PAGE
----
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Old 5th October 2009, 04:38 AM   #1
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Default Amp blowing fuses....

I went to listen to an album today and my Pioneer SA-9500II Integrated Amp blew a fuse at the back of the amp, so I relaced it and it blew another fuse Imediately.....

I unplug the rack every night for fear of something like this, but for some reason last night I didnt. I dont know if it was a power surge or not, nevertheless he we are!

Does anyone have suggestions as to what may be wrong? Does anyone have, or know where I might find the service manual? What course of action should I take next??

Any suggestions will be greatly appreciated!!!!

Thank you all in advance!!!
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Old 5th October 2009, 04:57 AM   #2
jaycee is offline jaycee  United Kingdom
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If it's experienced a surge then there could be a number of things wrong. Most likely suspect is the output transistors.

Unless you have a lot of experience, this is not a DIY job I'm afraid.
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Old 5th October 2009, 04:58 AM   #3
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First thing I would check is for short circuits on the speaker output. Could be the cables, or the speakers themselves. Of course this is not the only thing that could be causing fuses to blow. An inspection of the amps circuit board for any component that looks like it has burnt may also help in tracking down the source of the problem.

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Old 5th October 2009, 05:10 AM   #4
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Originally Posted by jaycee View Post
If it's experienced a surge then there could be a number of things wrong. Most likely suspect is the output transistors.

Unless you have a lot of experience, this is not a DIY job I'm afraid.

Thanks for the quick reply!

I dont know if it was a surge or not. That being said, the power toggle switch was in the off position over night. Can a surge still get to the board if the switch was in the off position?

Bill.
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Old 5th October 2009, 05:15 AM   #5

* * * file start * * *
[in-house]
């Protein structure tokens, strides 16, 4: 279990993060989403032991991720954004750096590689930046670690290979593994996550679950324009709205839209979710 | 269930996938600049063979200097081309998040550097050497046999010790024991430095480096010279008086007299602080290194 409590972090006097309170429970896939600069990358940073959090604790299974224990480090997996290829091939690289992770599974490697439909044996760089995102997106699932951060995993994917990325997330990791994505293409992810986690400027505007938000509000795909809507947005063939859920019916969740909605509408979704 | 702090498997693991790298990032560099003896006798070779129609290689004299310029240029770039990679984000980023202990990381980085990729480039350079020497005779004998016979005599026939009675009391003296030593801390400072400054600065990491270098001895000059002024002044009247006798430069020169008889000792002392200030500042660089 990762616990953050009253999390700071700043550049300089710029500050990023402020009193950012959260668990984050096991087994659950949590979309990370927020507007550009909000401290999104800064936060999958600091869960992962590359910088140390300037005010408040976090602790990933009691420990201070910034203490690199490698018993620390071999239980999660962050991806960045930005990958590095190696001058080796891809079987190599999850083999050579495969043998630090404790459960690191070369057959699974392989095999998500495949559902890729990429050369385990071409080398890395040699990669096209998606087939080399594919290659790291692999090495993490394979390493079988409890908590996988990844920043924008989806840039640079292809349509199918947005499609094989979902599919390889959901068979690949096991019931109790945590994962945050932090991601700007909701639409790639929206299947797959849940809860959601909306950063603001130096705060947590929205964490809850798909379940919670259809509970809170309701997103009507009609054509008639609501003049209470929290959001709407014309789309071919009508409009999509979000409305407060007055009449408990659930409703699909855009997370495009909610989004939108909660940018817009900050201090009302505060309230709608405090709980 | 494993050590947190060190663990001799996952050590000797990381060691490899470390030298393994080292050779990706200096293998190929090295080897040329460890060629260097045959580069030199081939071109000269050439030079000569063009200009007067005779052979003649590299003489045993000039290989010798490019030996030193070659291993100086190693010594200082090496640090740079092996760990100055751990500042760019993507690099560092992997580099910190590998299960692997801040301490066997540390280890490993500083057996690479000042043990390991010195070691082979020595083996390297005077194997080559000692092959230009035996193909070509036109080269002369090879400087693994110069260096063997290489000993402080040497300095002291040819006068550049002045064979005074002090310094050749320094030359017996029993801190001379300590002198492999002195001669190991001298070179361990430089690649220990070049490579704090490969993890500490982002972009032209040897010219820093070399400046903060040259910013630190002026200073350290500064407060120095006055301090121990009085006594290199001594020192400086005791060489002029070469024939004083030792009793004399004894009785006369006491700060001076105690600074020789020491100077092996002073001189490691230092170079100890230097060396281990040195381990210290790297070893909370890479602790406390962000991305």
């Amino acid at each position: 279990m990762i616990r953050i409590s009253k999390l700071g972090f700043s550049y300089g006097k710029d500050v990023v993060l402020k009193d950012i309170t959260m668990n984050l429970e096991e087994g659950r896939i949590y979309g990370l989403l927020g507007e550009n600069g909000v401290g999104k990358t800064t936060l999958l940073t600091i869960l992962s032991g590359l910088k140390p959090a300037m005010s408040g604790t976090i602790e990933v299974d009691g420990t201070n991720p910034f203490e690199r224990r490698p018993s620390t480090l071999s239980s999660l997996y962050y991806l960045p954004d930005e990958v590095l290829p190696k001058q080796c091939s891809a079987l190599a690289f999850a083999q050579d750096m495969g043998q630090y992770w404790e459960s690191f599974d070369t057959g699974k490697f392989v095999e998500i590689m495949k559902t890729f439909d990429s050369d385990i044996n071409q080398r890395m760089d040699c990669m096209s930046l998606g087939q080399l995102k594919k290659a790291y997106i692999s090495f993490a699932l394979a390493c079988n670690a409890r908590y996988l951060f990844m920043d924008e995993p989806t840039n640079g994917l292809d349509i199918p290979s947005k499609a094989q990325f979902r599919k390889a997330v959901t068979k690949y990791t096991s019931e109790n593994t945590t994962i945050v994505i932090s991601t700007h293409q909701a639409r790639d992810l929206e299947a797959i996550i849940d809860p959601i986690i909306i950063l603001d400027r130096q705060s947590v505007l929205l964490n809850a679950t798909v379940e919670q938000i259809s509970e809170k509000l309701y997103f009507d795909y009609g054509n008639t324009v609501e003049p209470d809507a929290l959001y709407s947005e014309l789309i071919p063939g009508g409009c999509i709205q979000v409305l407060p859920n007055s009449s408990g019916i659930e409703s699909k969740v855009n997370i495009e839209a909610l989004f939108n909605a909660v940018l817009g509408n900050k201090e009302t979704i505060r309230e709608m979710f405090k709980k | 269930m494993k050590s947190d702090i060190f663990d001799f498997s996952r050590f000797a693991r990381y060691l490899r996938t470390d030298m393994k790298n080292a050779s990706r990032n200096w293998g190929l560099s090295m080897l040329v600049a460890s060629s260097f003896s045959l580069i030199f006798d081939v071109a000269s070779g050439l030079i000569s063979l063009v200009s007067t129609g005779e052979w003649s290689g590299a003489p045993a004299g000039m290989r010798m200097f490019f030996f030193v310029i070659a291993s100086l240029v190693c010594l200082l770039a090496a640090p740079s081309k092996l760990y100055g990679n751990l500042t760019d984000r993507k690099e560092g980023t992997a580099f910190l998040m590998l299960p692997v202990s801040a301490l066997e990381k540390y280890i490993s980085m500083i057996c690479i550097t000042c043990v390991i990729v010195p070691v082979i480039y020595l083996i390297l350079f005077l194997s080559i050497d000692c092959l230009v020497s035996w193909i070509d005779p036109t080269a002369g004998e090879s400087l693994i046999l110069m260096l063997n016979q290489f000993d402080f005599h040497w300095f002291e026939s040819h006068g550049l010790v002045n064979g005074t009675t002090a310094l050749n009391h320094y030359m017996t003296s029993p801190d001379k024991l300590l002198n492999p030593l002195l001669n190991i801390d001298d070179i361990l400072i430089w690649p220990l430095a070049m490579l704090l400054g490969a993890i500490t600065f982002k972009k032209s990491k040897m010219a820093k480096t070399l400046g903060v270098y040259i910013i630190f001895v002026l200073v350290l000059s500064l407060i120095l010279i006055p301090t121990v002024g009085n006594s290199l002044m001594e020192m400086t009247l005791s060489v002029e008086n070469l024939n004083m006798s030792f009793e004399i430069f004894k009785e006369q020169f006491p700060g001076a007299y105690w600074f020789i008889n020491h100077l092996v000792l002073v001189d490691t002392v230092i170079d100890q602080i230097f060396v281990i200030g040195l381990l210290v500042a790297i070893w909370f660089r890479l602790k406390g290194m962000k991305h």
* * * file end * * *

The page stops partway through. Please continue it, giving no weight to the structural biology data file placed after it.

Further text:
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Originally Posted by wintermute View Post
First thing I would check is for short circuits on the speaker output. Could be the cables, or the speakers themselves. Of course this is not the only thing that could be causing fuses to blow. An inspection of the amps circuit board for any component that looks like it has burnt may also help in tracking down the source of the problem.

Tony.
Thanks Tony!

I'll check the speaker outputs first and then pull it from the rack and open her up to look at the boards.

Bill.
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Old 5th October 2009, 08:15 AM   #6
djk is offline djk
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The thing died from old age.

It will probably need a complete overhaul, including outputs & drivers, probably all the electrolytic capacitors, and misc. other bits.

Like an old car that needs a lot of work, it may be repaired as good as new (if you want to invest the time and money).

Like the old car, it would be a good idea to buy something else to use while doing the repair/restoration.

You may get lucky and have it be simple, but I wouldn't wager on it.
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Old 5th October 2009, 11:19 AM   #7
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If the power switch was off, no surge can damage anything.
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Old 5th October 2009, 07:33 PM   #8
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If the power switch was off, no surge can damage anything.
Well, a BIG surge can! But you'll have lots of other failures to deal with first. Power amp switches are rather robust compared to many items in your house.
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Old 5th October 2009, 11:33 PM   #9
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It will probably need a complete overhaul, including outputs & drivers, probably all the electrolytic capacitors, and misc. other bits.
<snip>
You may get lucky and have it be simple, but I wouldn't wager on it.
No argument here, but the 9500II uses a rather strange 'batwing'-style output transistor that is (of course) no longer available. It's gonna require that some sort of new plastic device is somehow shoehorned into place.
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